Gurdulu deserves an entire write up but I hope this note plus them being the focus of an article I did for Eater will be suffice. While this may seem like just a new modern eatery, but the food chef Entiana Osmenzeza is developing here is an experience worth every penny. If I may be so bold to say, eating at Gurdulu is the current benchmark for innovative dining in Florence. Which up until now, has been rather disappointing and dominated by somewhat underwhelming and unoriginal expressions. Granted, I haven’t been here for that long (4 years) but that has been my experience thus far. To me, the idealism of revisited innovative cuisine is something that retains the core of tradition but heightens it with memorable taste. And Gurdulu does this without needing to be “fine dining” or michelin-level. Although I do have an observation to share and that is during this gesture to procure a modern experience, they’ve left behind a bit of Italian soul in the little details. Something I don’t like about dining scene outside of Italy is that the tables are bare whereas in Italy you have the iconic tovaglia tablecloth. It’s the table cover, which catches all the crumbs and feels homely. In between diners, the tablecloths are changed out, not wiped down with a bacteria infested sponge on a sterile, naked dining surface. Obviously, I’m being dramatic but these are little details about setting we don’t realize. Like in China, they often eat at round tables to ease communal dining. Whereas in the West, tables are usually square/rectangular indicating our individualization in dining. The tovaglia is a strong symbol in Italian eating lifestyle and present at virtually every meal. By taking away the tovaglia at these more modern places, seems like a form of rejection. I think there are some details in traditional Italian dining which deserve to be retained even as the cuisine evolves. Back to the food at Gurdulu’, they got me with a suckling pig cappelletti in a daikon-dashi broth. I could write a whole piece on why that was one of the smartest revisitations I’d ever seen: fusing two strong old world cultures, using one of Italy’s most iconic comfort food dishes as the protagonist. Not to mention the layers of umami which seemed like a roller coaster ride of flavor. The prices are reasonable although I must say I’ve never been quite impressed with the wine selection even though the same management group is involved with Il Santo Bevitore who has a fantastic wine program. I did quite enjoy their French selections which is hard to find in Florence. I’m sure the list is actually not as terrible as I’m making to be, I suppose I had higher expectations considering their background.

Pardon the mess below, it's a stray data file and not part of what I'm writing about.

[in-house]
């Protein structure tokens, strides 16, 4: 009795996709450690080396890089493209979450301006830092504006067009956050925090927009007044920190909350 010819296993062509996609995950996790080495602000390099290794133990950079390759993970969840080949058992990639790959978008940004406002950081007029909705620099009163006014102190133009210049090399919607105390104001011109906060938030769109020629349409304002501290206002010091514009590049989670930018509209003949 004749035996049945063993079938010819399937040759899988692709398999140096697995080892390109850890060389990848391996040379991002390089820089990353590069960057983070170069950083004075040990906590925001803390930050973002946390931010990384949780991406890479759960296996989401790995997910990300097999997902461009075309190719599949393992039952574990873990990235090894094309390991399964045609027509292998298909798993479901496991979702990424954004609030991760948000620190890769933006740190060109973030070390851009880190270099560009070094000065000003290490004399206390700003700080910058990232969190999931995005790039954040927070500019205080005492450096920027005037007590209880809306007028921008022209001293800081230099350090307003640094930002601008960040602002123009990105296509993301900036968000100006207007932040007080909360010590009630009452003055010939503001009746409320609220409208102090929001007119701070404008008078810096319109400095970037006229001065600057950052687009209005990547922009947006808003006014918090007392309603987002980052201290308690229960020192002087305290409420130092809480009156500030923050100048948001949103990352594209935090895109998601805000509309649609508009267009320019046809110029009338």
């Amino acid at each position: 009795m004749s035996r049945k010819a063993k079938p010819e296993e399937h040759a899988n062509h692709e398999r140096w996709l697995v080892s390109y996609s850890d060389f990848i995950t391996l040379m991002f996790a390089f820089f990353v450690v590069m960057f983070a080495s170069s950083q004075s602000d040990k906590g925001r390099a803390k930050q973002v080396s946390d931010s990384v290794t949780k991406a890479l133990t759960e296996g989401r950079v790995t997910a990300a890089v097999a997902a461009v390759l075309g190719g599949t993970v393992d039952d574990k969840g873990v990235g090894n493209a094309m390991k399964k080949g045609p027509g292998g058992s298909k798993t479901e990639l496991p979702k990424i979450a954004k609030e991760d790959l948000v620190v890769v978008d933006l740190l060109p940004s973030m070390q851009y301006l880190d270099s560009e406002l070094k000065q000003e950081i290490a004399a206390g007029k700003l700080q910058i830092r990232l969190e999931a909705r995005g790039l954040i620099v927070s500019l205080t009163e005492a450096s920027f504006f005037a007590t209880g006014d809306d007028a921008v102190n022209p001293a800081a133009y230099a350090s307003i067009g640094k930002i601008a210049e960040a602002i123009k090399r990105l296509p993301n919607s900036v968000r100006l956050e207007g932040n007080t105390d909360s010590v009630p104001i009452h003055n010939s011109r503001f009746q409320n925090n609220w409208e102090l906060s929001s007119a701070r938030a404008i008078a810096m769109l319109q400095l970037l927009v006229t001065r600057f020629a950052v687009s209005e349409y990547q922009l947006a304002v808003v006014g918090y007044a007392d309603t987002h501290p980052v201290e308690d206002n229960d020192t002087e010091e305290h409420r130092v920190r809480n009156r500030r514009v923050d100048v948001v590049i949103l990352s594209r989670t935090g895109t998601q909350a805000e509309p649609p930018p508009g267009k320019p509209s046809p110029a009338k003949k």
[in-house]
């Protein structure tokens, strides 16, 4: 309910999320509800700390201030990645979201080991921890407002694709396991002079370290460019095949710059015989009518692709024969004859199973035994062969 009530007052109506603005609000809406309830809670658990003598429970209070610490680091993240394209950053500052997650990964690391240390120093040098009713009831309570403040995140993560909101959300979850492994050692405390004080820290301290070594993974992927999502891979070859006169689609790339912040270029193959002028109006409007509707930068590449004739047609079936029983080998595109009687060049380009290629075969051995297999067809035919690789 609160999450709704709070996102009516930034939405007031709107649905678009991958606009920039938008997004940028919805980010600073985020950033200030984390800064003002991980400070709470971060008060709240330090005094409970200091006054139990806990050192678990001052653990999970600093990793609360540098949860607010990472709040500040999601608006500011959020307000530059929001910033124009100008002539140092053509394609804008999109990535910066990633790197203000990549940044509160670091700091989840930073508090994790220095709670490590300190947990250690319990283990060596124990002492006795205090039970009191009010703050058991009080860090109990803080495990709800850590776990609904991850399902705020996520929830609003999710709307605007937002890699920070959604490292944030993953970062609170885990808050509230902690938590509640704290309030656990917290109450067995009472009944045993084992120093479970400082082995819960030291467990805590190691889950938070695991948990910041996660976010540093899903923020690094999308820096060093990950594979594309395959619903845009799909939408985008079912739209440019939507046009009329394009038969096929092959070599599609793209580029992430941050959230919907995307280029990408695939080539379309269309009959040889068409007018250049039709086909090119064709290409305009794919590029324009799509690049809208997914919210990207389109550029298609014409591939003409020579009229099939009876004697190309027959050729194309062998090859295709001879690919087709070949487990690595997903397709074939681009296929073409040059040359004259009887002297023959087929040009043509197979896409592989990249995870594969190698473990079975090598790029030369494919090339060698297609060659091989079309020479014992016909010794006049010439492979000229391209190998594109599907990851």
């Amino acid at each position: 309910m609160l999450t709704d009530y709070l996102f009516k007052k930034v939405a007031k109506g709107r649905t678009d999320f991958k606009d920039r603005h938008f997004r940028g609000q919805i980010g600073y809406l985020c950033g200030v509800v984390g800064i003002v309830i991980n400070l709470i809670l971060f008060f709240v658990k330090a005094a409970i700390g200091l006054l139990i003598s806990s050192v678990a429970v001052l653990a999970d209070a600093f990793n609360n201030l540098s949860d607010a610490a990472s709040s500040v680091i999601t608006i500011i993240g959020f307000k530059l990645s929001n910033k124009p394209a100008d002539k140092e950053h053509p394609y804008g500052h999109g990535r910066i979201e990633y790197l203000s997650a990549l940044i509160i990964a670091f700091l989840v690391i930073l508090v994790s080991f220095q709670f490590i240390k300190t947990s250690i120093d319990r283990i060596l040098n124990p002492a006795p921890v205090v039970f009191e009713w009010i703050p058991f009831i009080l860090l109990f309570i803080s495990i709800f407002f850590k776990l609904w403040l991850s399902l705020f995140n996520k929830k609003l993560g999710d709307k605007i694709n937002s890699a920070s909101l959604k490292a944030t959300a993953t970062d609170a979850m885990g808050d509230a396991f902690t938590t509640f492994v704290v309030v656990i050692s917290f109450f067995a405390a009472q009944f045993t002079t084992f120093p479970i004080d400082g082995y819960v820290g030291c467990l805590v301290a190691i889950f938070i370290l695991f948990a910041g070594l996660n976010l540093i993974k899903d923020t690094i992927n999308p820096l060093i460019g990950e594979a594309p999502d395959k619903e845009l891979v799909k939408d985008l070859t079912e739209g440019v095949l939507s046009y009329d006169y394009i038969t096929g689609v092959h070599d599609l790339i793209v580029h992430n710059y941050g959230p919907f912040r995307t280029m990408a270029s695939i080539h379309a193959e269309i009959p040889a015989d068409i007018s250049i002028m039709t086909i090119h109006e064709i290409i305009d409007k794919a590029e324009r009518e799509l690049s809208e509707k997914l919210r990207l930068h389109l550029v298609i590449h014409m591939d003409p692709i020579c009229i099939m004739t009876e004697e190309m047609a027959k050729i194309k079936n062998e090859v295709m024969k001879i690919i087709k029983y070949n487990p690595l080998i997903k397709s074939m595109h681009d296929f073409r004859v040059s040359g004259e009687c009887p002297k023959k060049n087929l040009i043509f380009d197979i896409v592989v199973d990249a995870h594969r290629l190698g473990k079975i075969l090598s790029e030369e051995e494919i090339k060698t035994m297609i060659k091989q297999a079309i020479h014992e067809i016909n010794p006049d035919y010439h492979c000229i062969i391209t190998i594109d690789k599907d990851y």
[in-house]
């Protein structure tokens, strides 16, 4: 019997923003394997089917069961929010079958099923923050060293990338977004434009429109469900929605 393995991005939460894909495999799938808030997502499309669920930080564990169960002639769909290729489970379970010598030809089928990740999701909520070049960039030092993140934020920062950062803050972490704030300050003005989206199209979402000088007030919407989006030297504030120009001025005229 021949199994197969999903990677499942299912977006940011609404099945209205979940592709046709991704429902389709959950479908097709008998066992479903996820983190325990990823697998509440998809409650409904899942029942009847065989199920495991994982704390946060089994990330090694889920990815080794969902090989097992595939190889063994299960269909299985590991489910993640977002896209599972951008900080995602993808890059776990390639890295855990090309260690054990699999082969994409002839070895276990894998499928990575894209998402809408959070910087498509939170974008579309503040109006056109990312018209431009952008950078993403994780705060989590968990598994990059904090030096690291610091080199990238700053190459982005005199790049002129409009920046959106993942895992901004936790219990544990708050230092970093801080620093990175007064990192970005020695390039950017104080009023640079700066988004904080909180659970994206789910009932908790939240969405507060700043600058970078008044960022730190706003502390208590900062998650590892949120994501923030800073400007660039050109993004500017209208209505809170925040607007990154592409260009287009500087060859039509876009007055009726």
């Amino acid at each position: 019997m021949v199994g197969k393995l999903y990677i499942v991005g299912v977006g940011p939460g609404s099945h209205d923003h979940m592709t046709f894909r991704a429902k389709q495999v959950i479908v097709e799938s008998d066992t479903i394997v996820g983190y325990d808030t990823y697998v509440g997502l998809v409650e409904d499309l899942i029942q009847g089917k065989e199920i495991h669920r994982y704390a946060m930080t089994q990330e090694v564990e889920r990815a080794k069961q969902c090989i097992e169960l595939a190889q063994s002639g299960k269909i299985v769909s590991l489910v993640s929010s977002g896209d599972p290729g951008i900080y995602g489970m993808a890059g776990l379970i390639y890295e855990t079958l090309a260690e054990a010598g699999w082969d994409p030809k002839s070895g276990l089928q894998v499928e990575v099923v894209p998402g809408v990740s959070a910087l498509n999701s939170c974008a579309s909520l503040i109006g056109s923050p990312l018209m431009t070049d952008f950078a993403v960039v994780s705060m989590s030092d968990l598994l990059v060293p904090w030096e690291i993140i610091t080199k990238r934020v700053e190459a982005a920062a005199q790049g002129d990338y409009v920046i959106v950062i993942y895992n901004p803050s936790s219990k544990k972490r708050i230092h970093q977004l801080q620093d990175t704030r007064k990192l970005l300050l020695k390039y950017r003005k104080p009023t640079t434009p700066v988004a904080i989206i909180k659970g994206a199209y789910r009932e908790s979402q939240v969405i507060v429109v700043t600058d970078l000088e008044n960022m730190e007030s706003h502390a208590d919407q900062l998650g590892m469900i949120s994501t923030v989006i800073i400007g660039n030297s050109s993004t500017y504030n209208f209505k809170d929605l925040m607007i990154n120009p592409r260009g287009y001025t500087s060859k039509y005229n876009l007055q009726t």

Where they lack in wine, they make up in craft cocktails. The head barlady (yes a lady) by the name of Sabrina Galloni is extremely talented behind the counter. She keeps an interesting bar stock of vogue vermouths, small batch bitters and creates unique libations on a rotating basis. I think it’s best to come here for an aperitivo of one of Sabrina’s creations and “street-food” snacks like Sicilian panelle sliders or tiny toasts with Tuscan fegatino (chicken liver pate) and black truffle. Then head over the the dining room, ideally the table with a view of the kitchen, to partake in what I like to call a tasting experience. Address: 14R, Via delle Caldaie, 12 Phone:055 282223 Website: http://www.gurdulu.com/ Closed Mondays
4. Le Fate
Okay- so this might seem extremely confusing to you as I’ve just listed the heavy hitters in the culinary scene of Florence…did she just suggest a vegan/vegetarian restaurant?! Hear me out! The place is really charming yet simple and the menu is organized according to astrological signs. They have “piatti unici” (full plate, not just a first but a few courses combined on one plate) which go for 20-25eu, which I find somewhat pricey considering the offering is basically vegetables such as a fennel & purple cabbage salad with hummus and olive tapenade and chickpea flour crackers. Personally, I’d stick to the elements “Acqua, Fuoco, etc” where you find more decently priced primi like fresh guitar strand pasta and sun-dried tomato sauce with olives, capers and a touch of cayenne. The venue is filled with Florentines, because inho Florentines love a good trendy place, and the owner comes around to tell your astrological forecast. I found her theories on astrology quite amusing, especially because my mother is an astrologer so by proxy I’ve learned a thing or two. Don’t worry, after a somewhat comical childhood I much prefer science over woo woo. I still think it was an interesting experience and the food is nothing spectacular (it is mostly vegan, afterall), but Le Fate is a really nice break from heavy Tuscan food and rich food you find around town in general. Talk about a travel story from Florence: dining at a vegan restaurant with your fortune told in the same evening! Address: Via San Zanobi, 126/r Phone:055 384 1998 website: http://www.ristoranteveganolefate.com
I know there are only 4 restaurants on this list- but I have a couple more up my sleeve that I want to personally try first before writing about it. The criteria for unique dining options in Florence is somewhat specific so apologies for it being scarse at the moment- but I promise I’ll add more with time. So keep checking back! Also! Did you know that I have a facebook and instagram pages? I am pretty active on social media and post live eating finds there in case you’re “hungry” for more.
In search for the unique,